You can read first part of this article here .

We all have implemented methods to get maximum or minimum between two different values. A value can be anything, it can be a primitive or an object. It can be an integer or a string or a person object.

We were doing this in an imperative ways. like this.

Maximum function using Imperative way,  uses If-Else statement.

private static int maximumWithIfElse(int num1, int num2) {
    int max = num2;
    if(max < num1) {
        max = num1;
    }
    return max;
}

Maximum function imperative way, uses ternary operator

private static int maximum(int num1, int num2){
    return num1 > num2 ? num1 : num2;
}

Minimum function using Imperative way, uses If-Else statement

private static int minimumWithIfElse(int num1, int num2) {
    int min = num2;
    if(min > num1) {
        min = num1;
    }
    return min;
}

Minimum function using Imperative way, uses ternary operator

private static int minimum(int num1, int num2) {
    return num1 < num2 ? num1 : num2;
}

All of the above statements are small and does their job.

We can use the static methods provided by BinaryOperator to achieve the same

Maximum function using functional programming.

BinaryOperator<Integer>	maxInteger = BinaryOperator.maxBy(Integer::compareTo);

Minimum function using functional programming.

BinaryOperator<Integer>	minInteger = BinaryOperator.minBy(Integer::compareTo);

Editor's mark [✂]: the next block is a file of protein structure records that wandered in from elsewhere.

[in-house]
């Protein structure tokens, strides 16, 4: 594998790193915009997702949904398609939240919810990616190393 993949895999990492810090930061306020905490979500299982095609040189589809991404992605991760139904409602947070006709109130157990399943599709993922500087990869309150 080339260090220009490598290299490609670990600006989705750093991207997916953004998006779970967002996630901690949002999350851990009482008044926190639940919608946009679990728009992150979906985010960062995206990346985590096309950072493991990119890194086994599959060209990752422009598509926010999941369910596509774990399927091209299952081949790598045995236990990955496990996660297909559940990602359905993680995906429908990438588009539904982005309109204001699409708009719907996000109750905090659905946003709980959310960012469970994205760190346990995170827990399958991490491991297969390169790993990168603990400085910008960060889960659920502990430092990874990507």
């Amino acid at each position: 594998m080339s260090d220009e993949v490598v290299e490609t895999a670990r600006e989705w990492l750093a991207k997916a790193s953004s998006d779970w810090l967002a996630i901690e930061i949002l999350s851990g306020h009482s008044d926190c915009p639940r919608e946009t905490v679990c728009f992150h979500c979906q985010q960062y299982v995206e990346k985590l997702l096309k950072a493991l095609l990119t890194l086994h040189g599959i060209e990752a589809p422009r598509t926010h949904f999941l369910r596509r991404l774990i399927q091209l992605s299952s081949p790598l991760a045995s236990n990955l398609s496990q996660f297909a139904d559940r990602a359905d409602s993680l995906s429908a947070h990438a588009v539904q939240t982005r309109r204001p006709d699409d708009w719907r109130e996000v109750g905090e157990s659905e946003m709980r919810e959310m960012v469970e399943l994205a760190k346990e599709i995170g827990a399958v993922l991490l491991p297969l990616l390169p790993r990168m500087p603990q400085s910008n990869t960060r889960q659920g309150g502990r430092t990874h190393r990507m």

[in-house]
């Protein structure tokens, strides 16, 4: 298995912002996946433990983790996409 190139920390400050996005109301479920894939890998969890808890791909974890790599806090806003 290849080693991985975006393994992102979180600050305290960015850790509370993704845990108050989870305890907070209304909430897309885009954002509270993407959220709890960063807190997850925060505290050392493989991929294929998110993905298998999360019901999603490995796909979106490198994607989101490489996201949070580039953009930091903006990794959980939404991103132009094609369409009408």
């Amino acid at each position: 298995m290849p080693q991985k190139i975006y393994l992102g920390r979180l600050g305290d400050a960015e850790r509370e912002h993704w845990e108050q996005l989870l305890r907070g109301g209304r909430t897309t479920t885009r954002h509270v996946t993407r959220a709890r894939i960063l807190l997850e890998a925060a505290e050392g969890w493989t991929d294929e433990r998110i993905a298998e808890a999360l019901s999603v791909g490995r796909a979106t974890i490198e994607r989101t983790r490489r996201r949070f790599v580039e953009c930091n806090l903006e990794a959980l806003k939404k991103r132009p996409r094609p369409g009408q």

If we compare the imperative style and functional style. We can see the functional code is much more readable and  concise.

This is a very small example, it can be used to create max and min functions for any object, given that object implements comparable interface.

Complete Code

import java.util.function.BinaryOperator;
import static java.lang.System.out;

public class BinaryOperatorMinByAndMaxBy{
    public static void main(String ... args){
        int num1 = 10;
        int num2 = 1;
      	BinaryOperator<Integer>	minInteger = BinaryOperator.minBy(Integer::compareTo);
    out.println("Minimum := " + minInteger.apply(num1, num2));

        BinaryOperator<Integer>	maxInteger = BinaryOperator.maxBy(Integer::compareTo);
        out.println("Maximum := " + maxInteger.apply(num1, num2));

    }


    private static int maximumWithIfElse(int num1, int num2) {
    int max = num2;
        if(max < num1) {
            max = num1;
        }
        return max;
    }


    private static int minimumWithIfElse(int num1, int num2) {
    int min = num2;
    if(min > num1) {
            min = num1;
    }
        return min;
    }

    private static int maximum(int num1, int num2){
    return num1 > num2 ? num1 : num2;
    }

    private static int minimum(int num1, int num2) {
    return num1 < num2 ? num1 : num2;
    }
}

Output:-

Minimum := 1
Maximum := 10

Thanks for reading. I really hope, that this article was helpful to you. 🙂